Once your Westie feels adjusted in their crate, they will not choose to sleep elsewhere. This will also help to set up a sleeping routine.

Since they will know when they have to get to their crates, they will associate the place with their schedules.

One thing to avoid at all times is associating the crate with punishment. If you banish your pup to its crate for timeouts, they will no longer see it as a safe space.

What Is The Importance Of Stable Sleep Cycles and Training?

Sleep cycles and training are intrinsic to making sure your Westie adjusts to his new home.

Good sleeping habits can only be attained through appropriate training. This will also ensure that your Westie knows when to sleep and when to wake up and exercise.

An untrained Westie can eventually become unhealthy due to non-uniform sleeping, exercise, and eating schedules.

What Do Sleeping Patterns Tell You About Your Westie?

Since West Highland Terriers are naturally hyperactive pups, they are quick to tire. It isn’t unlikely for your pet to nap multiple times during the day and shouldn’t be a source of concern.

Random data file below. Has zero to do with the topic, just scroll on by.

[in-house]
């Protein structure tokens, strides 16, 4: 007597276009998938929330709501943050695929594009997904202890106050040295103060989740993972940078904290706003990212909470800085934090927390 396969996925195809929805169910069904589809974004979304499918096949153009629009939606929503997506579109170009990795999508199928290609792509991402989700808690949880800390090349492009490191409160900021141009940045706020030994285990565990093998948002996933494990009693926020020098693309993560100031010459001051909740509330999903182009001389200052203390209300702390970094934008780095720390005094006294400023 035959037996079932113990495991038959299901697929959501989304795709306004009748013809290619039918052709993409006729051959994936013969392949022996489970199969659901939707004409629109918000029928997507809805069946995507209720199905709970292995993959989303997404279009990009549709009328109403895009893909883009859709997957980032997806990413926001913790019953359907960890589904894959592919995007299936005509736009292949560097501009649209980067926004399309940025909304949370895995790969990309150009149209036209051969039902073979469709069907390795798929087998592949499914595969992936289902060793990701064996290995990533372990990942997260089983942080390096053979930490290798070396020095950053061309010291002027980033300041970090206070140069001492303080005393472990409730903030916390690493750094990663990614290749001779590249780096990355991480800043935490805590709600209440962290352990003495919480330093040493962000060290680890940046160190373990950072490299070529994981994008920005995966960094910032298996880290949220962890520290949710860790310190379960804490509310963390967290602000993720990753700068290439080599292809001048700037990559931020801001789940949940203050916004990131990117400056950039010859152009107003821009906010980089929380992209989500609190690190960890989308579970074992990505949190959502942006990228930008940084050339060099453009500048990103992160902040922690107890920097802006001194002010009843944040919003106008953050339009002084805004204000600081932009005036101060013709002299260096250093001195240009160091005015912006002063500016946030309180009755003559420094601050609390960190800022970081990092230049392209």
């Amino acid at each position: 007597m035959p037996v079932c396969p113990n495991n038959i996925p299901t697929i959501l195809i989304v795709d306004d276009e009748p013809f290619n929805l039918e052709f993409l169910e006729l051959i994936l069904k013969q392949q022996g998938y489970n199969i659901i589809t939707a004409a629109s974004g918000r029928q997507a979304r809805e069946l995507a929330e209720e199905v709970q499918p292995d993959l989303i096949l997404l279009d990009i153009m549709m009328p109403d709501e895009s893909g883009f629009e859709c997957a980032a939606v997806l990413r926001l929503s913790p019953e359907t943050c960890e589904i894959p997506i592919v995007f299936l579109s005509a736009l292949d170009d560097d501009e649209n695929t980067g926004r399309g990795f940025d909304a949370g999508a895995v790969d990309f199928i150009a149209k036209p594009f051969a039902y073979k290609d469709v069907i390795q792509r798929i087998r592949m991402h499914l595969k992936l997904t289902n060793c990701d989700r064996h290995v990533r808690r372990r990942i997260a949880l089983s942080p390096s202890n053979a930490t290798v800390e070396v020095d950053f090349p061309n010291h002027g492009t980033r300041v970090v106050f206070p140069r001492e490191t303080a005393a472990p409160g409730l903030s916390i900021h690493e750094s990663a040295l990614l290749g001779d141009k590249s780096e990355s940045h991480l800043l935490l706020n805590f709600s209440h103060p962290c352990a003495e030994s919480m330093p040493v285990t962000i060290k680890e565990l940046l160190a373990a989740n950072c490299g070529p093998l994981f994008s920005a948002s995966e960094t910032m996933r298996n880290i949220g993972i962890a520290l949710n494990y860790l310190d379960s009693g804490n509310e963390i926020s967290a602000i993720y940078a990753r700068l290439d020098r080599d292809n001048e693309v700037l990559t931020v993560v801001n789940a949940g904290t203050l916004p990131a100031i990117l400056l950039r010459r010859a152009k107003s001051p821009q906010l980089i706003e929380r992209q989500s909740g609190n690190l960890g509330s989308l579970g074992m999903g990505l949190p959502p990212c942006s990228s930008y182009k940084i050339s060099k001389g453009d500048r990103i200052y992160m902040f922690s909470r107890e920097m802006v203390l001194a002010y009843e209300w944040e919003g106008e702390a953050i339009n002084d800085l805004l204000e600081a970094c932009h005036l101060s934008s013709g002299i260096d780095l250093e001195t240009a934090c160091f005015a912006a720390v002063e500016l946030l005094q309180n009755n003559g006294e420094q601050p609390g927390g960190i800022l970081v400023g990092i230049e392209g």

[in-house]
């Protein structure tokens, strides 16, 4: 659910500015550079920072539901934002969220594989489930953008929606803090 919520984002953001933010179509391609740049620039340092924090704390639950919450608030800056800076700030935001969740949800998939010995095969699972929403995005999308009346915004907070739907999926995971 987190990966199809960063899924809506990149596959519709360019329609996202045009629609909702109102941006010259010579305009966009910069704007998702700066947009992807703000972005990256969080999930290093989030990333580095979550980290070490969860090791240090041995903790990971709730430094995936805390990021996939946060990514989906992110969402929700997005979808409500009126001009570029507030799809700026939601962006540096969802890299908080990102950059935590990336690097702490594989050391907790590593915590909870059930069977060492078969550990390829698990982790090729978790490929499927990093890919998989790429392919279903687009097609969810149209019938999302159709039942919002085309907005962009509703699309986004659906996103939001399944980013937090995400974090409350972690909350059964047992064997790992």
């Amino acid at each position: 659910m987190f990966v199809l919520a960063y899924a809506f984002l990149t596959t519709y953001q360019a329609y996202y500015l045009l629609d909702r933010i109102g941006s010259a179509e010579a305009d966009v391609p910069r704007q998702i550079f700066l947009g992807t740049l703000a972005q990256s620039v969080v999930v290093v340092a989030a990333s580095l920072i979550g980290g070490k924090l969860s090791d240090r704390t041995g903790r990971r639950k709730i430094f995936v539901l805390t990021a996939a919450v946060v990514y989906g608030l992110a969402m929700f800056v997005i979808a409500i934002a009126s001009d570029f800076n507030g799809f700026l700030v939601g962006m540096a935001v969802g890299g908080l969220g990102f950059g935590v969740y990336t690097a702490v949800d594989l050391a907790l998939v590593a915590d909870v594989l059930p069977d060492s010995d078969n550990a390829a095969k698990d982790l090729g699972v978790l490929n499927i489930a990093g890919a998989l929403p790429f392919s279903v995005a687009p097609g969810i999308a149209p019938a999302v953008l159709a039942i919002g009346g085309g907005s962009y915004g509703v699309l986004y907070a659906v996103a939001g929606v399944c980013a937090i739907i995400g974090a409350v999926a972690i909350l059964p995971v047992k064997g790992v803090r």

However, there are some factors of caution to keep in mind and remain alert about.

If you know your Westie’s normal sleeping pattern, you can easily spot any aberrations. If your Westie sleeps more than their usual amount, it could be a red flag.

Continue to monitor your Westie’s sleeping habits in case of multiple red flags. If excess sleeping is coupled with overall weakness, then this could indicate something serious.

Additionally, look out for red flags like a lack of appetite and even depressed moods. If your Westie isn’t as enthusiastic about playtimes as before, it can be a major sign that something’s wrong.

In such cases, you should immediately take your Westie to the veterinarian for a general check-up.

These symptoms can be indicative of some pretty serious autoimmune disorders and sometimes even cancer.

As far as the health of your pet goes, ensure you only adopt from responsible breeders to avoid future risks.

Final Thoughts

It goes without saying that every Westie is unique, as is every pet owner. Thus you can always train your Westie to sleep according to your given preferences.

However, knowing the amount, location, and timing of your Westie’s sleeping is important for giving them the right training.

Additionally, improper or inadequate knowledge about Westie’s sleep cycles can leave you ignorant of their health issues.

Now that you know everything about Westie sleeping patterns, you can ensure the best health and happiness for your pup!